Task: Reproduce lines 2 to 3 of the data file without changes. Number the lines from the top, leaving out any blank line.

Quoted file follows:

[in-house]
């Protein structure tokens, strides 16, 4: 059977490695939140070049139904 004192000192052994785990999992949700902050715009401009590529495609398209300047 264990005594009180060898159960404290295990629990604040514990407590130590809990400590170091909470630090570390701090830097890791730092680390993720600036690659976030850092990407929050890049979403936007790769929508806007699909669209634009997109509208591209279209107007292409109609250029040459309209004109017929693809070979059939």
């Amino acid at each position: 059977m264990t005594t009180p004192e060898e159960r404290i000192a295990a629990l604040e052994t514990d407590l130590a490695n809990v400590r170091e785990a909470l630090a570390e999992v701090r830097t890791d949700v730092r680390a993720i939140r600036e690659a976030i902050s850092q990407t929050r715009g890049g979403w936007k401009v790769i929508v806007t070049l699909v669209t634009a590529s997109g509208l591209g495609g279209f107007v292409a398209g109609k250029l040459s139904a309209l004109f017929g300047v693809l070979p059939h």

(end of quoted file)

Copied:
């Protein structure tokens, strides 16, 4: 059977490695939140070049139904 004192000192052994785990999992949700902050715009401009590529495609398209300047 264990005594009180060898159960404290295990629990604040514990407590130590809990400590170091909470630090570390701090830097890791730092680390993720600036690659976030850092990407929050890049979403936007790769929508806007699909669209634009997109509208591209279209107007292409109609250029040459309209004109017929693809070979059939």
């Amino acid at each position: 059977m264990t005594t009180p004192e060898e159960r404290i000192a295990a629990l604040e052994t514990d407590l130590a490695n809990v400590r170091e785990a909470l630090a570390e999992v701090r830097t890791d949700v730092r680390a993720i939140r600036e690659a976030i902050s850092q990407t929050r715009g890049g979403w936007k401009v790769i929508v806007t070049l699909v669209t634009a590529s997109g509208l591209g495609g279209f107007v292409a398209g109609k250029l040459s139904a309209l004109f017929g300047v693809l070979p059939h």